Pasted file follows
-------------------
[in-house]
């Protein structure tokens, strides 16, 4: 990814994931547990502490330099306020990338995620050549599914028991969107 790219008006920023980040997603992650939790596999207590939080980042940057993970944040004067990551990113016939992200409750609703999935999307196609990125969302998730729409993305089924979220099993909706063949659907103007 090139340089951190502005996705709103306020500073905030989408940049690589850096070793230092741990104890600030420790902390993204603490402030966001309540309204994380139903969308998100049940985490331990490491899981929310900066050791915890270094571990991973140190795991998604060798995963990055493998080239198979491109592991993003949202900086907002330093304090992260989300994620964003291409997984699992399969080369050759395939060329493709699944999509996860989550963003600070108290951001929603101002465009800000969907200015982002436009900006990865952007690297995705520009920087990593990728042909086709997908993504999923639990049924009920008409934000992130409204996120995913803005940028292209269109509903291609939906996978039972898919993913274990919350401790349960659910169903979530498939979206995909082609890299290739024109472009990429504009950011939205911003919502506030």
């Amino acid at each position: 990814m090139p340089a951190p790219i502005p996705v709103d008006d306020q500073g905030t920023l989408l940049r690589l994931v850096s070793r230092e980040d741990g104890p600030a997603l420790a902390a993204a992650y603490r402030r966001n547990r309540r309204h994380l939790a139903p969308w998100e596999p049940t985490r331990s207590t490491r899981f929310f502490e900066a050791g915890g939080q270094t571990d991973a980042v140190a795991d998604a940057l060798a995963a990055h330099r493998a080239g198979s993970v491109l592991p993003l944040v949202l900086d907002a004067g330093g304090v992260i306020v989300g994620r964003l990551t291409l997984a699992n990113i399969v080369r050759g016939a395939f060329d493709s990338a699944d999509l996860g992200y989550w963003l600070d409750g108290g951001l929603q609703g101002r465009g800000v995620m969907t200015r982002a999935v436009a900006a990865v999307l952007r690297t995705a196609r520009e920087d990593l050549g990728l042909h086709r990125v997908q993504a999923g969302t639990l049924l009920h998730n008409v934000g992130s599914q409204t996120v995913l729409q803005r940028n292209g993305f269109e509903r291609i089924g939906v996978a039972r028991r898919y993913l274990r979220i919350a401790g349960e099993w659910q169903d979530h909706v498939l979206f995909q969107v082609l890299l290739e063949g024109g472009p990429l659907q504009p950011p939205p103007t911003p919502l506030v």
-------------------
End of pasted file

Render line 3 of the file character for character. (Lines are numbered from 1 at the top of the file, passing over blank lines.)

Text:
């Amino acid at each position: 990814m090139p340089a951190p790219i502005p996705v709103d008006d306020q500073g905030t920023l989408l940049r690589l994931v850096s070793r230092e980040d741990g104890p600030a997603l420790a902390a993204a992650y603490r402030r966001n547990r309540r309204h994380l939790a139903p969308w998100e596999p049940t985490r331990s207590t490491r899981f929310f502490e900066a050791g915890g939080q270094t571990d991973a980042v140190a795991d998604a940057l060798a995963a990055h330099r493998a080239g198979s993970v491109l592991p993003l944040v949202l900086d907002a004067g330093g304090v992260i306020v989300g994620r964003l990551t291409l997984a699992n990113i399969v080369r050759g016939a395939f060329d493709s990338a699944d999509l996860g992200y989550w963003l600070d409750g108290g951001l929603q609703g101002r465009g800000v995620m969907t200015r982002a999935v436009a900006a990865v999307l952007r690297t995705a196609r520009e920087d990593l050549g990728l042909h086709r990125v997908q993504a999923g969302t639990l049924l009920h998730n008409v934000g992130s599914q409204t996120v995913l729409q803005r940028n292209g993305f269109e509903r291609i089924g939906v996978a039972r028991r898919y993913l274990r979220i919350a401790g349960e099993w659910q169903d979530h909706v498939l979206f995909q969107v082609l890299l290739e063949g024109g472009p990429l659907q504009p950011p939205p103007t911003p919502l506030v």